By hdd
Appallingly badly-written (easily one of the worst books I've ever had the misfortune to read), redeeming itself and its purchase price only with the generous number of photographs, many of which I'd never seen before. I found myself skimming the text itself, which is not written in a scholarly way, elides way too much, and offers very little in the way of either facts, insights, or analyses.
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Format:Paperback|Verified Purchase
Having a keen interest in the history of Weimar Germany's politics and culture, the name of Anita Berber figured prominently in my study of the performing arts of the time and I became fascinated by this enigmatic and innovative artist who outraged decent society and at the same time was admired and celebrated by many. I agree wholeheartedly with the commentator who pointed out that although artists like Lady Gaga and Madonna were and are considered innovative and outrageous performers, Anita Berber was out-doing them some 90 years previously!
A product of the social conditions prevailing at the time and the lust for art and entertainment that continually pushed the boundaries of decency and morality, she became the very embodiment of all of the excesses that Berlin had become a centre for. She was a notorious personality in Berlin appearing often at clubs such as the Eldorado and other establishments catering to the Trans-gender/transvestite culture amongst others.She was feted amongst individuals who favoured alternative lifestyles and toured Europe with her shocking performances. Her star burned for a short period of time.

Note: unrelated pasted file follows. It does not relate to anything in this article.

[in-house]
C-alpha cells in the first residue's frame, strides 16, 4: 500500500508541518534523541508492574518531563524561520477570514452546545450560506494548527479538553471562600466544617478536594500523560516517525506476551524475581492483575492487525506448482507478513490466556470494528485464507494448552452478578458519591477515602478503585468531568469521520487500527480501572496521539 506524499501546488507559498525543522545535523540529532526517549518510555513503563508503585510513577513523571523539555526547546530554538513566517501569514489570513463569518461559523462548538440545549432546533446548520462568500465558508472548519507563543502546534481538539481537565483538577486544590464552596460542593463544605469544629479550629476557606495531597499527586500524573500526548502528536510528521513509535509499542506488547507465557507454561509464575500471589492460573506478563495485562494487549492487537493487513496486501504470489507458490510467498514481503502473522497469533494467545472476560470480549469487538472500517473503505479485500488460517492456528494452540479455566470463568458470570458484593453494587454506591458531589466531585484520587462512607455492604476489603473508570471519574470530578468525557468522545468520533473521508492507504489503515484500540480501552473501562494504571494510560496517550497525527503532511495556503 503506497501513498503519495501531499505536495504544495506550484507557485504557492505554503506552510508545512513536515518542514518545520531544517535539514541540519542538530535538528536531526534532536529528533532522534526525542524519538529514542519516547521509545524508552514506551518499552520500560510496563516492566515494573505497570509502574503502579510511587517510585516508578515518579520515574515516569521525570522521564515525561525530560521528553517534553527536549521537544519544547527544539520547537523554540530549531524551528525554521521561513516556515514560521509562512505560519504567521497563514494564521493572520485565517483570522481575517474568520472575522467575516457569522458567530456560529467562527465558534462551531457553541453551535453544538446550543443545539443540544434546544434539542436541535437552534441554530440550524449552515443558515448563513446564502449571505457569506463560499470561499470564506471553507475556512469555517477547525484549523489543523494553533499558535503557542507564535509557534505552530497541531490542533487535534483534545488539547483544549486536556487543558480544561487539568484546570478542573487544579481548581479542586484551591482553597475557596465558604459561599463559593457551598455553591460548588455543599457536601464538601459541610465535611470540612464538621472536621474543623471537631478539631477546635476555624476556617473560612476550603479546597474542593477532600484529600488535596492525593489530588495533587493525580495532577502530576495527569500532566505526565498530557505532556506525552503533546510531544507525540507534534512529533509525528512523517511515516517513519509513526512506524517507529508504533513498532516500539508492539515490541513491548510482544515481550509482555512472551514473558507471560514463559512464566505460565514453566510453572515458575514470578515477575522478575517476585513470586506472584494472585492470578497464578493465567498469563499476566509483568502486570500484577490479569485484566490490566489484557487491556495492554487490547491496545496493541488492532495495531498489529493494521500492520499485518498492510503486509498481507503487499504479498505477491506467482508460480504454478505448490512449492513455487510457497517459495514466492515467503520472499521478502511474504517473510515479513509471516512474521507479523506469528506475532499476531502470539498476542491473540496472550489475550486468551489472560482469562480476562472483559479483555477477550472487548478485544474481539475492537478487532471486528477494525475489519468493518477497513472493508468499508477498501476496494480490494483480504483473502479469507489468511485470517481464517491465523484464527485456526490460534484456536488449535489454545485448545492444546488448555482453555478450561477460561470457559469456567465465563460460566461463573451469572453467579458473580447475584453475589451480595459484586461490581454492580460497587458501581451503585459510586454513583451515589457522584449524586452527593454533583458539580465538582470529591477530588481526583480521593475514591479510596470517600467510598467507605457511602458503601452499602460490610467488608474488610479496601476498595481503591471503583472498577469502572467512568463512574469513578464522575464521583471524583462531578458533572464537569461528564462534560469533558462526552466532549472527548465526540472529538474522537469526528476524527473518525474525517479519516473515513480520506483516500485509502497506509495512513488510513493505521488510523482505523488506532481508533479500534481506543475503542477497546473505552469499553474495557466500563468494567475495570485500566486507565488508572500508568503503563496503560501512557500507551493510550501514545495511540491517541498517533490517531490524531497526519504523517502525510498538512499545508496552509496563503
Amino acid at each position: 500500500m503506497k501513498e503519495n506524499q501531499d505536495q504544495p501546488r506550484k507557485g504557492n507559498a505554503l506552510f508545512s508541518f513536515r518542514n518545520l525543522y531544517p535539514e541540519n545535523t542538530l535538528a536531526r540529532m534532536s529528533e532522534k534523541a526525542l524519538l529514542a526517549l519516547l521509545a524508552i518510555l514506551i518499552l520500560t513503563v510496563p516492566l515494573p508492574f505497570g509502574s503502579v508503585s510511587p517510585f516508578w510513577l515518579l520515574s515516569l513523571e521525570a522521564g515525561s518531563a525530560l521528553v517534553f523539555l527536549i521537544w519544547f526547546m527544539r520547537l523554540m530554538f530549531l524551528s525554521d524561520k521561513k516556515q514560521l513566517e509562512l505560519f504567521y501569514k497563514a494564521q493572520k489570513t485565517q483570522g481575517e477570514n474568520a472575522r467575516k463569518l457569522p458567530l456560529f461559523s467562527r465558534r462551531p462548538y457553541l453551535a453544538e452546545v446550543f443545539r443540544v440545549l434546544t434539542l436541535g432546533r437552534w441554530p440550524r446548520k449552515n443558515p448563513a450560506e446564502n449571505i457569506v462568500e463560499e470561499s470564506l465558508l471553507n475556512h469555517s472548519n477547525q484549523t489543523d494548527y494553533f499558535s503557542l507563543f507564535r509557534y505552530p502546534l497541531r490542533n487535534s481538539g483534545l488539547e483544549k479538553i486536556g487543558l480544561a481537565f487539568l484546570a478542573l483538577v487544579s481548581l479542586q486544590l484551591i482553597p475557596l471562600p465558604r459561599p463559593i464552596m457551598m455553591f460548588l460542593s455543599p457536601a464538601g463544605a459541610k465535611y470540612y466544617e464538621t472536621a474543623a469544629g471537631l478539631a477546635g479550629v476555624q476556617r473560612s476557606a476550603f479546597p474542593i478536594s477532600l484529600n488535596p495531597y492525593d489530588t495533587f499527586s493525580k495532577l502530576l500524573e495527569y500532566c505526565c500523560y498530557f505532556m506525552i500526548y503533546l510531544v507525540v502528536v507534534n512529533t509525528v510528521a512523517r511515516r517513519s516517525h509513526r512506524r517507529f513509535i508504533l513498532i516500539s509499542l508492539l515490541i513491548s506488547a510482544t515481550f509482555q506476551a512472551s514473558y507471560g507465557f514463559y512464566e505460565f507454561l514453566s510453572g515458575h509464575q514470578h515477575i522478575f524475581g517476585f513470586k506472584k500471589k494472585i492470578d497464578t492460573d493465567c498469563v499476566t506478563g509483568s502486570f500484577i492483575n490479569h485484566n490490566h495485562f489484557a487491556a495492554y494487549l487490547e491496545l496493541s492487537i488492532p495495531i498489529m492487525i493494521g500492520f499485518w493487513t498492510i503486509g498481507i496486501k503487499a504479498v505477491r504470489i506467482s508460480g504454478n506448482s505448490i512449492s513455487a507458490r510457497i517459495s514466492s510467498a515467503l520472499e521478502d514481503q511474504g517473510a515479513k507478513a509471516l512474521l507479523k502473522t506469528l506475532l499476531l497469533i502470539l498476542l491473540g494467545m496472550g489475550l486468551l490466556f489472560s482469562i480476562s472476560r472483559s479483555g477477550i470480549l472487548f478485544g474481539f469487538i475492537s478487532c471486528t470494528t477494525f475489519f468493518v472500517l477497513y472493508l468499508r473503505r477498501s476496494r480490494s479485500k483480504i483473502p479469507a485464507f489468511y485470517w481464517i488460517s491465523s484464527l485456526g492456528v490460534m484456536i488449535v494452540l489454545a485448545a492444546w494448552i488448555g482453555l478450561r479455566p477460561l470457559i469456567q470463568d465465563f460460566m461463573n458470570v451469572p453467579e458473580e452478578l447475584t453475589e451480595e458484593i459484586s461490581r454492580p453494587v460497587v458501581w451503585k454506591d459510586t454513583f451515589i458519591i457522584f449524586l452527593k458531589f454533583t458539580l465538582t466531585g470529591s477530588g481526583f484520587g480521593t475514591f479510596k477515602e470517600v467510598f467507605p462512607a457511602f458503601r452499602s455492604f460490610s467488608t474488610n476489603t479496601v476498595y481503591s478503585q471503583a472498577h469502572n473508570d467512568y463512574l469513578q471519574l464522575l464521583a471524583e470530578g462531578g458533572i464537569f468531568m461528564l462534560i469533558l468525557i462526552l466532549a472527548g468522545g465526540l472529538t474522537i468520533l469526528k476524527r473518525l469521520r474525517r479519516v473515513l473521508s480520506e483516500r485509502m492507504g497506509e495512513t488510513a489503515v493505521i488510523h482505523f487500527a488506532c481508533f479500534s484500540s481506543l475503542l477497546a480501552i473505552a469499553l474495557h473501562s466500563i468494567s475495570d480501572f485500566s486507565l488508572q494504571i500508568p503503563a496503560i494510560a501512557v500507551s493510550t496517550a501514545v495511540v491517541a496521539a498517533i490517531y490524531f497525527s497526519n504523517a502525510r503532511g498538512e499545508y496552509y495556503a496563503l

A chronic drug user and alcoholic, her physical condition deteriorated and ultimately she became more famous for her outrageous public behaviour and substance abuse than her artistic performances. She was the subject of a striking portrait completed in 1925 by the celebrated German artist Otto Dix who perfectly captured the essence of Weimar Berlin excesses in the prematurely aging, emaciated and defiant figure of Anita Berber. She died aged 29. This book is immensely readable with many period photographs of both Berber and other cabaret and burlesque performers of the time. This book is a must for anyone interested in this period of German history and the development of performing arts of this genre.
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16 of 22 people found the following review helpful
2.0 out of 5 stars Badly written. 6 July 2008
Format:Paperback|Verified Purchase
Although the subject matter is facinating the book itself is badly written. If you can put up with his thesis like style of writing then go for it but I would personally look for an alternative author.
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1 of 2 people found the following review helpful
5.0 out of 5 stars fallen star 14 Oct 2011
By roland
Format:Paperback|Verified Purchase
great book about a strange girl in a strange period in history. the way this book is written is very american, why use one word when twenty will do? dont let that put you off though as it is a great read.